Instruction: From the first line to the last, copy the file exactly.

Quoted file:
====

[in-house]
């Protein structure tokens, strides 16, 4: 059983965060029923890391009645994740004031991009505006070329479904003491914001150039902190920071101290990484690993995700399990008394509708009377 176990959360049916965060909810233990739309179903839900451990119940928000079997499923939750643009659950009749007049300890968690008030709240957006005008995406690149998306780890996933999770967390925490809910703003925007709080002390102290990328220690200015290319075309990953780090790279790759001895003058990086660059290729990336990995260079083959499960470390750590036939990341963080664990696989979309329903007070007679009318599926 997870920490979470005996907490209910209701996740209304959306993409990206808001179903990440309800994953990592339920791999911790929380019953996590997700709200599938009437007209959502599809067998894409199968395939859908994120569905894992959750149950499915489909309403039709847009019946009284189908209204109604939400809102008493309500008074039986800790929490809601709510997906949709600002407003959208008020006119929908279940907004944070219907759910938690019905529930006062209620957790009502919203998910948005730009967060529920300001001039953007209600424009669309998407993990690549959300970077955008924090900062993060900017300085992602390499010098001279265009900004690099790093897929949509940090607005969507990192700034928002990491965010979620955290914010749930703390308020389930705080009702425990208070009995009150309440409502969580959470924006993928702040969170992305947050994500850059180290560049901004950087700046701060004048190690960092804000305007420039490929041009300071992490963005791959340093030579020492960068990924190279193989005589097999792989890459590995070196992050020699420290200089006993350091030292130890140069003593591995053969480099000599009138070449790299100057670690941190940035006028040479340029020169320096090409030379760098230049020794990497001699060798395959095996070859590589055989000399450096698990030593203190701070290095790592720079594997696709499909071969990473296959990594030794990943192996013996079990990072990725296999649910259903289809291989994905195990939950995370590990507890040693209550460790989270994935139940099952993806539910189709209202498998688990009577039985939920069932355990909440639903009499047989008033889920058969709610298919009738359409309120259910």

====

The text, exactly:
[in-house]
């Protein structure tokens, strides 16, 4: 059983965060029923890391009645994740004031991009505006070329479904003491914001150039902190920071101290990484690993995700399990008394509708009377 176990959360049916965060909810233990739309179903839900451990119940928000079997499923939750643009659950009749007049300890968690008030709240957006005008995406690149998306780890996933999770967390925490809910703003925007709080002390102290990328220690200015290319075309990953780090790279790759001895003058990086660059290729990336990995260079083959499960470390750590036939990341963080664990696989979309329903007070007679009318599926 997870920490979470005996907490209910209701996740209304959306993409990206808001179903990440309800994953990592339920791999911790929380019953996590997700709200599938009437007209959502599809067998894409199968395939859908994120569905894992959750149950499915489909309403039709847009019946009284189908209204109604939400809102008493309500008074039986800790929490809601709510997906949709600002407003959208008020006119929908279940907004944070219907759910938690019905529930006062209620957790009502919203998910948005730009967060529920300001001039953007209600424009669309998407993990690549959300970077955008924090900062993060900017300085992602390499010098001279265009900004690099790093897929949509940090607005969507990192700034928002990491965010979620955290914010749930703390308020389930705080009702425990208070009995009150309440409502969580959470924006993928702040969170992305947050994500850059180290560049901004950087700046701060004048190690960092804000305007420039490929041009300071992490963005791959340093030579020492960068990924190279193989005589097999792989890459590995070196992050020699420290200089006993350091030292130890140069003593591995053969480099000599009138070449790299100057670690941190940035006028040479340029020169320096090409030379760098230049020794990497001699060798395959095996070859590589055989000399450096698990030593203190701070290095790592720079594997696709499909071969990473296959990594030794990943192996013996079990990072990725296999649910259903289809291989994905195990939950995370590990507890040693209550460790989270994935139940099952993806539910189709209202498998688990009577039985939920069932355990909440639903009499047989008033889920058969709610298919009738359409309120259910």